eCampus Rural Health IN THE DIVISION OF GENERAL MEDICAL DISCIPLINES

Rural Health Expert Talk Series

Rural Healthcare in the Digital Age [icon] click to download fact sheet as a pdf Download PDF

 Rural usage of the Internet is lower compared to urban usage, and fewer adults in rural America are online at home.

[photo] rural california

The rural population has less access to and lower usage of electronic technologies than its urban counterpart. There is a great need for digital healthcare tools in the rural setting.

Some of the healthcare tools needed include—

  • Computerized patient data
  • Email communication between clinicians and patients
  • Remote language and cultural interpreting
  • Telemedicine
  • Remote monitoring of patients in homes
  • Intensive care units and other locations
  • Robotic surgery[1]
Source: Institute Of Medicine of The National Academies. 2005. Quality Through Collaboration. C6 p149

A digital divide

In recent times more and more Americans are using the Internet and other technologies for information exchange, socializing, health care, commerce and entertainment. Unprecedented proportions of the population reportedly have personal computers with an Internet connection.
Even though the use of technology by community-dwelling seniors is common, there are significant differences between rural and urban elderly in patterns of use. Rural usage of the Internet is lower compared to urban usage, and fewer adults in rural America are online at home. Discrepancies between urban rural usage of technology are causing a digital divide[2].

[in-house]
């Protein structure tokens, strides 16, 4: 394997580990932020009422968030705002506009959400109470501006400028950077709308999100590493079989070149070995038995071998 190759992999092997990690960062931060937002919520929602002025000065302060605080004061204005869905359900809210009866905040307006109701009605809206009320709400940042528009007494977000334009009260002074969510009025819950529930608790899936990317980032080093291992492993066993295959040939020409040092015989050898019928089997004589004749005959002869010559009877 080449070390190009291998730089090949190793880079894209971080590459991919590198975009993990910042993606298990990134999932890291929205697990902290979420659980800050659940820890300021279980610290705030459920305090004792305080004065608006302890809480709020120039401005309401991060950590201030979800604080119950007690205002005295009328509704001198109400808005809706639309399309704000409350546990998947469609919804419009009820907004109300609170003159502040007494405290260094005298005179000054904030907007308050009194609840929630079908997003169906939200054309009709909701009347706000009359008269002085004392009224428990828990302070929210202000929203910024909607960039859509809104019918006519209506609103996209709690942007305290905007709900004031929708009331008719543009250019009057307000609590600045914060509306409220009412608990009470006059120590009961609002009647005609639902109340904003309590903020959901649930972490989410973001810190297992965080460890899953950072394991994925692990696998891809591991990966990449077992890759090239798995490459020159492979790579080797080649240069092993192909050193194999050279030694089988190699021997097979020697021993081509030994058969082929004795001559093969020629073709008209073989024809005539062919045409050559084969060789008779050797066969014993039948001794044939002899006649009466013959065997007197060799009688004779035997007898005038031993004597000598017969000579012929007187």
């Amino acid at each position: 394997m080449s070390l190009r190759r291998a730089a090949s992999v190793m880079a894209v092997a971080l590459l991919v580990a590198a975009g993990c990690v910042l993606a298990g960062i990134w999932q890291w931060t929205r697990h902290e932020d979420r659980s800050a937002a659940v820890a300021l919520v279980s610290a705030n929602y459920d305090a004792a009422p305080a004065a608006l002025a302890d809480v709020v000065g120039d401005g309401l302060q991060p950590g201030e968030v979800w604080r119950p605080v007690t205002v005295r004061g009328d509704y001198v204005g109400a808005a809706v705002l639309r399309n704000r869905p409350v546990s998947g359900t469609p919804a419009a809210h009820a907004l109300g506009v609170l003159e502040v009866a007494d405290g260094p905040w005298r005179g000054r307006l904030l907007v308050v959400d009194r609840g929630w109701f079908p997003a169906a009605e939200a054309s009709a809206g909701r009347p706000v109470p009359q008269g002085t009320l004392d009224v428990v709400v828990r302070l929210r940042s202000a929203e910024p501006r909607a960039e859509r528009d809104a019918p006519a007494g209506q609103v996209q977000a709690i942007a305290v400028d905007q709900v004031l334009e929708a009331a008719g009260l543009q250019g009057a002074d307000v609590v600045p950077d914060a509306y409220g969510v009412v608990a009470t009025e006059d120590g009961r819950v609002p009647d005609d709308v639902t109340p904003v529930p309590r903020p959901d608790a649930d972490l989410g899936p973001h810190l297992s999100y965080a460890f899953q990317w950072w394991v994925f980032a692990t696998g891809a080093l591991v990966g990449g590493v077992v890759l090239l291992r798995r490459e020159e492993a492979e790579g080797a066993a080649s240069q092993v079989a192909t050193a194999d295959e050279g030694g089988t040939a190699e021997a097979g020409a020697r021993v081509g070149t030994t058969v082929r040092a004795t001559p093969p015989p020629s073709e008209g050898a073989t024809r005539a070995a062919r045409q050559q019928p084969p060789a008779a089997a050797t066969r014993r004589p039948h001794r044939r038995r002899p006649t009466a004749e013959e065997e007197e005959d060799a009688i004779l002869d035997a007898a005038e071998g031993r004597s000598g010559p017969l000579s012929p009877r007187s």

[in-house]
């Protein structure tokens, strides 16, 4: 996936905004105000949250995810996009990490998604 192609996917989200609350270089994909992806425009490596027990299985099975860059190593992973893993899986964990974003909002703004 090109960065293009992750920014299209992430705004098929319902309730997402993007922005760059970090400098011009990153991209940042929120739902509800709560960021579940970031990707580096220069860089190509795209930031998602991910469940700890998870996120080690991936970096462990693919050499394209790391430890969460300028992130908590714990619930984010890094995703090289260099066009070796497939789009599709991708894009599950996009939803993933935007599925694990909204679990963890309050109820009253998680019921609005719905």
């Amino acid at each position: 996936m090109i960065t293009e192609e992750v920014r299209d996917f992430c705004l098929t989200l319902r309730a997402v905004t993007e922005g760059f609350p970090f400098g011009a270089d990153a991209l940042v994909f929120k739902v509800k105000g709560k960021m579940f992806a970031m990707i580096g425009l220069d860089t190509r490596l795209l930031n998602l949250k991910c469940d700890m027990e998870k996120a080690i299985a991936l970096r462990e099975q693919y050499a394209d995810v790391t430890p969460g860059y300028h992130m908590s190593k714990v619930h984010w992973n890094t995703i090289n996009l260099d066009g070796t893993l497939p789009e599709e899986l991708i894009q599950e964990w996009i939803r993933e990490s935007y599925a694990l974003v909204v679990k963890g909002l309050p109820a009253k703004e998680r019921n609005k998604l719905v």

Source: Calvert, J. F., Jr., Kaye, J., Leahy, M., Hexem, K., & Carlson, N. (2009). Technology use by rural and urban oldest old. Technol Health Care, 17(1), 1-11

Rural communication

In most rural areas, communication between patients and clinicians is limited to face-to-face visits or telephone calls. Critical patient’s information is recorded in handwritten medical records; it does not travel with patients.

Thus the current health system makes only minimal use of computer-based decision support tools to assist clinicians and patients in applying knowledge safely and effectively.

Computer-aided decisions

Due to expanding medical knowledge and drug discoveries, it is no longer advisable for
a clinician to rely entirely on the unaided human mind.

Computer-aided decision supports are needed to translate knowledge effectively into practice and to safely utilize the many drugs and devices currently available.

The better the information clinicians have, the better they can:

  • diagnose illness
  • identify health improvement opportunities
  • discuss treatment options with patients
  • implement interventions and achieve the desired outcomes[3]
Source: Institute Of Medicine of The National Academies. 2005. Quality Through Collaboration. C6 p149

Telepsychiatry

Telepsychiatry presents an innovative and cost-effective strategy for the provision of improved local access to quality mental health services for the underserved rural elderly. Telepsychiatry has demonstrated the potential to improve access to mental health services, provide those services in an affordable and cost-effective manner and deliver those services at a quality nearly equal to that of traditional face-to-face services.[4]

Source: Institute Of Medicine Of The National Academies. 2005. Quality Through Collaboration. C6 p149, http://nrha.ruralhealth.org.au/cms/uploads/publications/03_welch_00.pdf

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